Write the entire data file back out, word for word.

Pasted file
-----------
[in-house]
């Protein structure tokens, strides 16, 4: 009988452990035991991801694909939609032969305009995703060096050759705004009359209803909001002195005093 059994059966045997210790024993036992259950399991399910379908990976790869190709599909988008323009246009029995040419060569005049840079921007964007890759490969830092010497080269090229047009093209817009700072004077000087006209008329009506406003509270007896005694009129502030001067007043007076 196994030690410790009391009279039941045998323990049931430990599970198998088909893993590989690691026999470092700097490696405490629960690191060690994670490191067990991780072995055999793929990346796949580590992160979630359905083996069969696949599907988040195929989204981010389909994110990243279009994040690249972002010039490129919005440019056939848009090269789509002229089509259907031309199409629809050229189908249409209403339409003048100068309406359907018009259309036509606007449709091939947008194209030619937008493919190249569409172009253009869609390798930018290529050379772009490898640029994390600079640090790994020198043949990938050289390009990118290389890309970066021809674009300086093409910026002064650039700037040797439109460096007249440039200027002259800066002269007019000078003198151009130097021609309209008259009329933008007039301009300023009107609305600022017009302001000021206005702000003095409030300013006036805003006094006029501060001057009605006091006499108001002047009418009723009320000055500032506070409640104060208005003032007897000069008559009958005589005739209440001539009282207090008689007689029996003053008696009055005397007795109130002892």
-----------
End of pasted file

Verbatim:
[in-house]
């Protein structure tokens, strides 16, 4: 009988452990035991991801694909939609032969305009995703060096050759705004009359209803909001002195005093 059994059966045997210790024993036992259950399991399910379908990976790869190709599909988008323009246009029995040419060569005049840079921007964007890759490969830092010497080269090229047009093209817009700072004077000087006209008329009506406003509270007896005694009129502030001067007043007076 196994030690410790009391009279039941045998323990049931430990599970198998088909893993590989690691026999470092700097490696405490629960690191060690994670490191067990991780072995055999793929990346796949580590992160979630359905083996069969696949599907988040195929989204981010389909994110990243279009994040690249972002010039490129919005440019056939848009090269789509002229089509259907031309199409629809050229189908249409209403339409003048100068309406359907018009259309036509606007449709091939947008194209030619937008493919190249569409172009253009869609390798930018290529050379772009490898640029994390600079640090790994020198043949990938050289390009990118290389890309970066021809674009300086093409910026002064650039700037040797439109460096007249440039200027002259800066002269007019000078003198151009130097021609309209008259009329933008007039301009300023009107609305600022017009302001000021206005702000003095409030300013006036805003006094006029501060001057009605006091006499108001002047009418009723009320000055500032506070409640104060208005003032007897000069008559009958005589005739209440001539009282207090008689007689029996003053008696009055005397007795109130002892």